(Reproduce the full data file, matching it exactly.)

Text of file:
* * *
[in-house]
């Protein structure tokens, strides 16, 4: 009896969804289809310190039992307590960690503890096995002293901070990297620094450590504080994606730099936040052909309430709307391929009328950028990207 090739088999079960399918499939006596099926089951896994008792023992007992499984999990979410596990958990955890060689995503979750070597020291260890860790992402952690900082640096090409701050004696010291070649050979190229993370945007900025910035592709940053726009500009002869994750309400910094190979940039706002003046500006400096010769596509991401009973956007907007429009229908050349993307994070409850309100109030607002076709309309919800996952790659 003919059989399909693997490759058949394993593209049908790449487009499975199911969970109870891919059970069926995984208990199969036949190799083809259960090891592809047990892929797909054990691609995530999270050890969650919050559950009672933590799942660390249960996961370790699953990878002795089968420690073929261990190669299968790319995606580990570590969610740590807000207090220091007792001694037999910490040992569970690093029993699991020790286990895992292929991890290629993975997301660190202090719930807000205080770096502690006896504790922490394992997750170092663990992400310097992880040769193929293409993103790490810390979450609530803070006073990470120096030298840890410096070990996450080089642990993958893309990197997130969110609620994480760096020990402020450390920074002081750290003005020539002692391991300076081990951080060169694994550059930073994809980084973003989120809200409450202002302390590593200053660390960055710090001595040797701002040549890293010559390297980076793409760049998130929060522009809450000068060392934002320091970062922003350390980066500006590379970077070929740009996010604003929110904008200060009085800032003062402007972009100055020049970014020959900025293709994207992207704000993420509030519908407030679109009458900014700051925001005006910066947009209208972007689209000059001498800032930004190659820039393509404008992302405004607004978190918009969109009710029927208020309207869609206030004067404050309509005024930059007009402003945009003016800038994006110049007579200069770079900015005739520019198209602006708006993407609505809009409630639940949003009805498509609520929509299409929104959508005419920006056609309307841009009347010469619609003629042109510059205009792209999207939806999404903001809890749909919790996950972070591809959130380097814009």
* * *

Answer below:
[in-house]
């Protein structure tokens, strides 16, 4: 009896969804289809310190039992307590960690503890096995002293901070990297620094450590504080994606730099936040052909309430709307391929009328950028990207 090739088999079960399918499939006596099926089951896994008792023992007992499984999990979410596990958990955890060689995503979750070597020291260890860790992402952690900082640096090409701050004696010291070649050979190229993370945007900025910035592709940053726009500009002869994750309400910094190979940039706002003046500006400096010769596509991401009973956007907007429009229908050349993307994070409850309100109030607002076709309309919800996952790659 003919059989399909693997490759058949394993593209049908790449487009499975199911969970109870891919059970069926995984208990199969036949190799083809259960090891592809047990892929797909054990691609995530999270050890969650919050559950009672933590799942660390249960996961370790699953990878002795089968420690073929261990190669299968790319995606580990570590969610740590807000207090220091007792001694037999910490040992569970690093029993699991020790286990895992292929991890290629993975997301660190202090719930807000205080770096502690006896504790922490394992997750170092663990992400310097992880040769193929293409993103790490810390979450609530803070006073990470120096030298840890410096070990996450080089642990993958893309990197997130969110609620994480760096020990402020450390920074002081750290003005020539002692391991300076081990951080060169694994550059930073994809980084973003989120809200409450202002302390590593200053660390960055710090001595040797701002040549890293010559390297980076793409760049998130929060522009809450000068060392934002320091970062922003350390980066500006590379970077070929740009996010604003929110904008200060009085800032003062402007972009100055020049970014020959900025293709994207992207704000993420509030519908407030679109009458900014700051925001005006910066947009209208972007689209000059001498800032930004190659820039393509404008992302405004607004978190918009969109009710029927208020309207869609206030004067404050309509005024930059007009402003945009003016800038994006110049007579200069770079900015005739520019198209602006708006993407609505809009409630639940949003009805498509609520929509299409929104959508005419920006056609309307841009009347010469619609003629042109510059205009792209999207939806999404903001809890749909919790996950972070591809959130380097814009």